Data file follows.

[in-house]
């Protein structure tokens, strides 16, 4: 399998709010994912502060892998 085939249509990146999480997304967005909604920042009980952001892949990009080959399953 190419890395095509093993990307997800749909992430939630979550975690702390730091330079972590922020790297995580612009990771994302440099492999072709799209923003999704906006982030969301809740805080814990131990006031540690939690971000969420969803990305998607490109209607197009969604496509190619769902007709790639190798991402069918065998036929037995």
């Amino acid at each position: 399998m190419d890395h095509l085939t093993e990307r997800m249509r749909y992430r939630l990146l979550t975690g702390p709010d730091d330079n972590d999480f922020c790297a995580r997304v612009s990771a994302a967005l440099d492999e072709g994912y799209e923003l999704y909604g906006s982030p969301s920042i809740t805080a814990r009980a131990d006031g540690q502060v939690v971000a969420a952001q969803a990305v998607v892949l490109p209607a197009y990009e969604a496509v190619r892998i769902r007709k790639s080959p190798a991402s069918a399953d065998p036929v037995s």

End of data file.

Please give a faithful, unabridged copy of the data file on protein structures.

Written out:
[in-house]
């Protein structure tokens, strides 16, 4: 399998709010994912502060892998 085939249509990146999480997304967005909604920042009980952001892949990009080959399953 190419890395095509093993990307997800749909992430939630979550975690702390730091330079972590922020790297995580612009990771994302440099492999072709799209923003999704906006982030969301809740805080814990131990006031540690939690971000969420969803990305998607490109209607197009969604496509190619769902007709790639190798991402069918065998036929037995």
């Amino acid at each position: 399998m190419d890395h095509l085939t093993e990307r997800m249509r749909y992430r939630l990146l979550t975690g702390p709010d730091d330079n972590d999480f922020c790297a995580r997304v612009s990771a994302a967005l440099d492999e072709g994912y799209e923003l999704y909604g906006s982030p969301s920042i809740t805080a814990r009980a131990d006031g540690q502060v939690v971000a969420a952001q969803a990305v998607v892949l490109p209607a197009y990009e969604a496509v190619r892998i769902r007709k790639s080959p190798a991402s069918a399953d065998p036929v037995s």